What ingredients do you need, and what steps to perform to make Bruschetta?

While on honeymoon in Tuscany we got bruschetta with chopped tomato and herb topping, on crusty bread (I think there was some olive oil on the bread?)

Is there a trick to making the tomatoes succulent, or is it simply down to good ingredients?

Thanks :)

4 Answers 4


There's just no comparison between in-season, local tomatoes that you get in Italy and the supermarket crap you get anywhere else, which probably accounts for most of the difference.

Your best bet is to look for heirloom tomatoes, in season. Failing that, try New Jersey beefsteak tomatoes, again, in season. Or any of the "vine ripened" tomatoes you see in fancy grocery stores, although every year those get harder and more tasteless. Finally, if desperate, and you have no choice but to use supermarket rock tomatoes, at least get plum tomatoes, which manage to retain a tiny bit of flavor.

Bruschetta is just:

  1. yesterday's bread (ciabatta or a French baguette), thinly sliced, brushed with olive oil, and grilled or toasted
  2. chopped tomatoes
  3. garlic, basil, Italian parsley, and any other tasty herbs you have lying around (Oregano?)
  4. The finest extra virgin olive oil in the house
  5. Salt and pepper to taste
  • Ciabatta would be a more authentic component, failing that, lightly toasted French baguette.
    – Pulse
    Jul 13, 2010 at 1:37
  • 2
    So you cook too, is there anything you don't do well ya bad hoor? Thanks for this, I reckon I may have trouble finding "New Jersey" tomatos here in Dublin (the original, Irish one), but I'm sure I'll find a substitute :) Thanks again Jul 13, 2010 at 12:20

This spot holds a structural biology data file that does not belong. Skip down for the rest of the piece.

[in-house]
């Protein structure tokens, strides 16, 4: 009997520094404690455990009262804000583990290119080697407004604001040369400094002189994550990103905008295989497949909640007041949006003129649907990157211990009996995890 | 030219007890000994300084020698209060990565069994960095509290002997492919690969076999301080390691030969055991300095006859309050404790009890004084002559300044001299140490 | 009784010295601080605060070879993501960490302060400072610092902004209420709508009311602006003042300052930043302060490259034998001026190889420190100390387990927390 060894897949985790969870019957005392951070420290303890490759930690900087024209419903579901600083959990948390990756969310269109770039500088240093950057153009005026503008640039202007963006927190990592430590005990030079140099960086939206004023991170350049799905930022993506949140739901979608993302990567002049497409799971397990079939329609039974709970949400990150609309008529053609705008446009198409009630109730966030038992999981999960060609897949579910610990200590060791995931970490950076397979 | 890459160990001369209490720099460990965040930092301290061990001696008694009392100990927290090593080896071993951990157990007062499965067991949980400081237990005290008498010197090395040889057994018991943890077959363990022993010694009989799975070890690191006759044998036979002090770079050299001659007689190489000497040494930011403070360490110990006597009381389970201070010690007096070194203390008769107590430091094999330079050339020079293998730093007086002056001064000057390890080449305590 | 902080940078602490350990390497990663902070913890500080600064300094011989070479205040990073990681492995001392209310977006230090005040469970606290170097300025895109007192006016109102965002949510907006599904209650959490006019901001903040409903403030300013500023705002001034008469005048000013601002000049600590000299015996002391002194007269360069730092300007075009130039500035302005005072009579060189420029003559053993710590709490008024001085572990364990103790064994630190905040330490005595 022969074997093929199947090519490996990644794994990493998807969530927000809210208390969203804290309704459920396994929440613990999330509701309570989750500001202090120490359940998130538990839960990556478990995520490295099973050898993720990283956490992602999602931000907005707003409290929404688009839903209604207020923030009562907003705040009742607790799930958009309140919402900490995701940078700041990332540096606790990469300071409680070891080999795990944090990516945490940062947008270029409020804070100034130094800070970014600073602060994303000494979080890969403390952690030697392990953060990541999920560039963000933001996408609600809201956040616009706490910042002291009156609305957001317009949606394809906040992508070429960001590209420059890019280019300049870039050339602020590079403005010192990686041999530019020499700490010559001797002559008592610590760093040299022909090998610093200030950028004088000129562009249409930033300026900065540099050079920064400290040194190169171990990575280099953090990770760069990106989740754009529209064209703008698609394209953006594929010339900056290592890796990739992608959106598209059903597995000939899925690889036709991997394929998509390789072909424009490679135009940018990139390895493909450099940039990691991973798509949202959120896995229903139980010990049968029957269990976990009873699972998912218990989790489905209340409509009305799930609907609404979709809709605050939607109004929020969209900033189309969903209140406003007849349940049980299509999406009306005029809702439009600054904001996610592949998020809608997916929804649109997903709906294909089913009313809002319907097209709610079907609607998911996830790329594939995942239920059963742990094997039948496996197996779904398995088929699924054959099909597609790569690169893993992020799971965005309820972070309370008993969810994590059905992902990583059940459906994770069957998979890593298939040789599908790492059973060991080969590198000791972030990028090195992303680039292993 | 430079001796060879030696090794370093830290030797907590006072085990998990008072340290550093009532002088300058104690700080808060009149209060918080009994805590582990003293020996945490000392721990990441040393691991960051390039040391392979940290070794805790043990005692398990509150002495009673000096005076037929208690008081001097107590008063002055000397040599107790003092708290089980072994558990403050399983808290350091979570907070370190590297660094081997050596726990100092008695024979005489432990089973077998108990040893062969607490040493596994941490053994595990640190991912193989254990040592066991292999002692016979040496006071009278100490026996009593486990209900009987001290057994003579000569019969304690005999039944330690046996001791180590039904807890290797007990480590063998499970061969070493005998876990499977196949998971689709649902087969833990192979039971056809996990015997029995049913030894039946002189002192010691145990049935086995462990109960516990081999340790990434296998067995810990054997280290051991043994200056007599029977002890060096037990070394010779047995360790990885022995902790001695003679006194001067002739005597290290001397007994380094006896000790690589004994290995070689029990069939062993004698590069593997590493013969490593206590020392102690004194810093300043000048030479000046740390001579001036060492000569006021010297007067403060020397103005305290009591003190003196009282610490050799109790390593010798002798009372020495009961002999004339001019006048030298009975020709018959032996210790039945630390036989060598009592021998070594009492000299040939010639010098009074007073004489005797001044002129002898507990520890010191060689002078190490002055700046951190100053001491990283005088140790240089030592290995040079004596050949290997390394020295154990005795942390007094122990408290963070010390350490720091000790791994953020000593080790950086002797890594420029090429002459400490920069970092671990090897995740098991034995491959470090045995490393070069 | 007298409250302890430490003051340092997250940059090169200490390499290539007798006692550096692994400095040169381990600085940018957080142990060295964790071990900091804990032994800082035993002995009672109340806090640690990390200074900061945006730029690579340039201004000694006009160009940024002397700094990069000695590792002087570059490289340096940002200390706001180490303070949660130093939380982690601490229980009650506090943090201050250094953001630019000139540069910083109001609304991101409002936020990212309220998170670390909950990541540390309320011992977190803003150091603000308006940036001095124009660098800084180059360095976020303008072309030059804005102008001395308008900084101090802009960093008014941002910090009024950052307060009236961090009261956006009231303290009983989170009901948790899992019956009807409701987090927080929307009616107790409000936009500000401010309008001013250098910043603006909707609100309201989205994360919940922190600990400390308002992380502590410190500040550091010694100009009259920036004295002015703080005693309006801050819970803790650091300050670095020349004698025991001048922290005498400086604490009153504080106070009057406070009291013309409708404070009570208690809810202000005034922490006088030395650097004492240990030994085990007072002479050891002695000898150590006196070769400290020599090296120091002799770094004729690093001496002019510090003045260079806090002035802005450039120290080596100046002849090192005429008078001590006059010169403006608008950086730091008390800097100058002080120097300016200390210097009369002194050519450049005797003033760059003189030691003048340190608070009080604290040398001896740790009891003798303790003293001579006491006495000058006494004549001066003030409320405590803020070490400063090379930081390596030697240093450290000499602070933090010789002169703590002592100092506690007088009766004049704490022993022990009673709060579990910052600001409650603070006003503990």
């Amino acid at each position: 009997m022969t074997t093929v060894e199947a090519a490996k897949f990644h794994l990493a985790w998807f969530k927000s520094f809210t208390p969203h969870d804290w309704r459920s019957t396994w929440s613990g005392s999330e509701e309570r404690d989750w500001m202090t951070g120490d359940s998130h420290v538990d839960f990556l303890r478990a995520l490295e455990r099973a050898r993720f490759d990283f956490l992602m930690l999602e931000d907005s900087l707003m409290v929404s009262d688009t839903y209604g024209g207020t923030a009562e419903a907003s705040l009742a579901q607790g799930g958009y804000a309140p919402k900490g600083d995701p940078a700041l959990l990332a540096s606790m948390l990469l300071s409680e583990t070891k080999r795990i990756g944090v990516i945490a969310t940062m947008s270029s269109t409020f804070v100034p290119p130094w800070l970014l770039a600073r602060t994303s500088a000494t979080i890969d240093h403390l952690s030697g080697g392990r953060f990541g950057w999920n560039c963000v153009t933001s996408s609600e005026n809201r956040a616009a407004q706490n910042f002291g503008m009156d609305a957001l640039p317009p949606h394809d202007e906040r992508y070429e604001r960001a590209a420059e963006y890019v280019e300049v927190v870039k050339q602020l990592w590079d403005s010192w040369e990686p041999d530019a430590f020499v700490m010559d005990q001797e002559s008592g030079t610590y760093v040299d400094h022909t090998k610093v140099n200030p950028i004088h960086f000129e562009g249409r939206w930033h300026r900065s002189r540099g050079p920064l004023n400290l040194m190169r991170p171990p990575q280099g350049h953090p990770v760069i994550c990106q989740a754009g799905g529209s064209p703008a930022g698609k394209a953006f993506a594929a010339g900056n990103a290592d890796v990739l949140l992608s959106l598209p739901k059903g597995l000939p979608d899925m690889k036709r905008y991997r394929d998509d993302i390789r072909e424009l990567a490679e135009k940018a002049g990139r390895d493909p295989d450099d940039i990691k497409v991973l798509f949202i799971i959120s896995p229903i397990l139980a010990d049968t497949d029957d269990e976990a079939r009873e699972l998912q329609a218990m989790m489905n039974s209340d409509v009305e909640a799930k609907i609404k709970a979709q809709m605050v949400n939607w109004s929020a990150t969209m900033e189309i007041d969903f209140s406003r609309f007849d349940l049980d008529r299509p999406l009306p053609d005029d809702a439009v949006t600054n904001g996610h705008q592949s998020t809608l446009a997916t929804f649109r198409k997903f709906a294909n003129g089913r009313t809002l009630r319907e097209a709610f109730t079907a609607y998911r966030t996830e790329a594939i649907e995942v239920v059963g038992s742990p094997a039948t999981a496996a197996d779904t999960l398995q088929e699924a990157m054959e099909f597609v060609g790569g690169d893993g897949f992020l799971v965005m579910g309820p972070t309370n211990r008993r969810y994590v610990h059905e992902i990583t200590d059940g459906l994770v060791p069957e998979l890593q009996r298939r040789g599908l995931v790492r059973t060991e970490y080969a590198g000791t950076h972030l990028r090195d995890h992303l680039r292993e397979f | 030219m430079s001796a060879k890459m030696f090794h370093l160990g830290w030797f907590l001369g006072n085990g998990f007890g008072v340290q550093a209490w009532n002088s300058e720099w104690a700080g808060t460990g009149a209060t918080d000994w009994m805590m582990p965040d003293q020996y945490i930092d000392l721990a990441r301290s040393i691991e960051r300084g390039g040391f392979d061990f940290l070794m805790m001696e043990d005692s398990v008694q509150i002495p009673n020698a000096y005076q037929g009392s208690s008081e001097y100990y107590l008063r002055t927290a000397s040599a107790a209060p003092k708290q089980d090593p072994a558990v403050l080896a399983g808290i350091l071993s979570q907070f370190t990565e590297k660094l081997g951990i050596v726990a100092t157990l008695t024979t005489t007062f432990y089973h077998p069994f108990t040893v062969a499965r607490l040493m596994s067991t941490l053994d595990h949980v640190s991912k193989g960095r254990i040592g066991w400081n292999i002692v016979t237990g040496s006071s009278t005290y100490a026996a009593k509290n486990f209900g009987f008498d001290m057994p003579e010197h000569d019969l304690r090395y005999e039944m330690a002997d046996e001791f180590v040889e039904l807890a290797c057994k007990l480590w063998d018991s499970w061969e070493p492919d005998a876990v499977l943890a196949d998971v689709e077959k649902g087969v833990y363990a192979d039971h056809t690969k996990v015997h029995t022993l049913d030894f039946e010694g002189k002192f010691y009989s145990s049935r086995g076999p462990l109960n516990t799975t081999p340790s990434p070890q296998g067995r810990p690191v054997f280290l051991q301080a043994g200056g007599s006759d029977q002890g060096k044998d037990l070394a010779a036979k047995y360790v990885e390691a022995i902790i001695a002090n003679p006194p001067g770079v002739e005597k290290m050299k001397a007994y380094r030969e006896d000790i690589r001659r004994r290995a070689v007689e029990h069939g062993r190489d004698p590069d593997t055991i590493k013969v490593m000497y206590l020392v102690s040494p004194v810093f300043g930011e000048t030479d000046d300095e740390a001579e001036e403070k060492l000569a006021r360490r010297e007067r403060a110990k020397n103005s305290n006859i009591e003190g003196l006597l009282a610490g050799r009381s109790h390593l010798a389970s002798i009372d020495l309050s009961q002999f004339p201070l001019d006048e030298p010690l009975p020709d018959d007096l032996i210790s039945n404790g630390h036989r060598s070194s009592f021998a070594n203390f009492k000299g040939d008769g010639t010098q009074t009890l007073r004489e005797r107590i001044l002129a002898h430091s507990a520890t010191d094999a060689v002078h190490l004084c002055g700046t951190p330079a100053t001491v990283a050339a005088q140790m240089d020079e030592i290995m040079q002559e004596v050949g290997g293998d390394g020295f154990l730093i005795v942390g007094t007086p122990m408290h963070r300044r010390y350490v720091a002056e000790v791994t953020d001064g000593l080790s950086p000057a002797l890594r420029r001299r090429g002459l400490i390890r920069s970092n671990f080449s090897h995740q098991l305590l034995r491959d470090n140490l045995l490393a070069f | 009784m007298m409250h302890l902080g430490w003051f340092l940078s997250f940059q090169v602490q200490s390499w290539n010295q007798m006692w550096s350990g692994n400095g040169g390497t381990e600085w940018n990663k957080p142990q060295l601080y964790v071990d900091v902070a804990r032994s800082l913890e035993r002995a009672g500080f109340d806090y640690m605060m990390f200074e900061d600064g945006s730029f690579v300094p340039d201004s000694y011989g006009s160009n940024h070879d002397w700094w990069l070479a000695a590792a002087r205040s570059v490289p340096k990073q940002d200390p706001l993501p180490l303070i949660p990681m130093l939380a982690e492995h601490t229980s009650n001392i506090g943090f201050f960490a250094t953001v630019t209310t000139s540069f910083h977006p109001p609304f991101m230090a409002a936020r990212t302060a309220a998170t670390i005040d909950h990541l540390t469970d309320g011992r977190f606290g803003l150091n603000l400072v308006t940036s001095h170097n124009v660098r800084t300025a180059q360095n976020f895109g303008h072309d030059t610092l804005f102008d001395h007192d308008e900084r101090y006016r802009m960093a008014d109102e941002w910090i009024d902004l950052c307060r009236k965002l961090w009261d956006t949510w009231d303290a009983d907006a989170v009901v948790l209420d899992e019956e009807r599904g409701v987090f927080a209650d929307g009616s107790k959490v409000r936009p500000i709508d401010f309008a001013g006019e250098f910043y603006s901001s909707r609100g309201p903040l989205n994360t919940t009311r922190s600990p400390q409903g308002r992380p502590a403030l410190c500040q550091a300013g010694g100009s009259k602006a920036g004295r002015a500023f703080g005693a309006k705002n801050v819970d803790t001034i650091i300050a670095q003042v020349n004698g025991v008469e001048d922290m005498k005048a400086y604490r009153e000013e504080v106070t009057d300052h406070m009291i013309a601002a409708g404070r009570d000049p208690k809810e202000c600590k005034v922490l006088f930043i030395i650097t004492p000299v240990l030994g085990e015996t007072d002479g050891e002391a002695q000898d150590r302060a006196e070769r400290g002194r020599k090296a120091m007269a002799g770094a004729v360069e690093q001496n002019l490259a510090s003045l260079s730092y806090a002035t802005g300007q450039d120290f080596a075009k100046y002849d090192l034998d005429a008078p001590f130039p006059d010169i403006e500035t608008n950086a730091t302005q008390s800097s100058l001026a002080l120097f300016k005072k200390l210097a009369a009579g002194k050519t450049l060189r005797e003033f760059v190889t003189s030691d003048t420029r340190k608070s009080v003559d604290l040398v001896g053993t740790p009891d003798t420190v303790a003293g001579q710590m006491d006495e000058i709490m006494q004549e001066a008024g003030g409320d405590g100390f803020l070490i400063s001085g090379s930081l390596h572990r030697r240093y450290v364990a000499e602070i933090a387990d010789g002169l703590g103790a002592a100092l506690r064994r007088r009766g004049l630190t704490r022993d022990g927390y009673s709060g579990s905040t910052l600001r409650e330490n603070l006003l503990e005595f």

• 1
    tips#1: for a lighter experience :), garlic should be just rubbed on the bread. tips#2: here in Italy we tipically use rustic homemade bread without salt (Tuscany/Puglia). Aug 3, 2010 at 10:49
  • Add grated Parmesan cheese on top and broil until melted! Aug 3, 2010 at 19:43
  • 1
    Australian cheddar or some other aged cheese adds another dimension to the bruschetta as well. Aug 22, 2010 at 3:37

This is basically down to buying good ingredients. Mass produced tomatoes can be a bit dry so try and source organic ingredients that haven't been force grown in these factory sized poly-tunnels.

  • 2
    +1: It's ingredients 100%. If you use top quality olive oil, good balsamic, good basil, good tomatoes, and good bread...You can't really go wrong. Jul 12, 2010 at 19:27
  • Ta :), suppose I find some excellent tomatoes, what then? Jul 12, 2010 at 20:12

Make sure you remove the seeds from your tomatoes. This is especially important for making bruschetta since it will have too much tomatoe juice in it if you don't follow this procedure:

  1. Cut the tomatoe in half.
  2. Hold the with the cut side down and squeeze.
  3. With a blunt knife scrape all the seeds off.

Make sure you squeeze all the juices out and get all the seeds out.

Other than the de-seeded fresh tomatoes you should add:

  1. Fresh minced garlic
  2. Fresh minced basil
  3. Olive oil
  4. Salt and pepper

Some recipes call for balsamic vinegar as well.

  • Sounds good, I shall expirament :) Jul 12, 2010 at 21:42
  • 1
    I see why you want to reduce the liquid, but you do lose some flavour - Heston Blumenthal and others have found that the internal liquid where the seeds are is the tastiest bit of the tomato.
    – PaulS
    Jul 14, 2010 at 12:10
  • 1
    It probably depends on the type of tomato you're using and what kind of flavor you are looking for. The internal liquid can be very tangy.
    – Bryant
    Jul 14, 2010 at 15:38

One method I like to make tomatoes more succulent is, after chopping them up, place them in a pasta strainer and toss with some salt. The salt will not only bring out the flavor, put also osmotify out the water and concentrate the flavor in the remaining tomato chunks.

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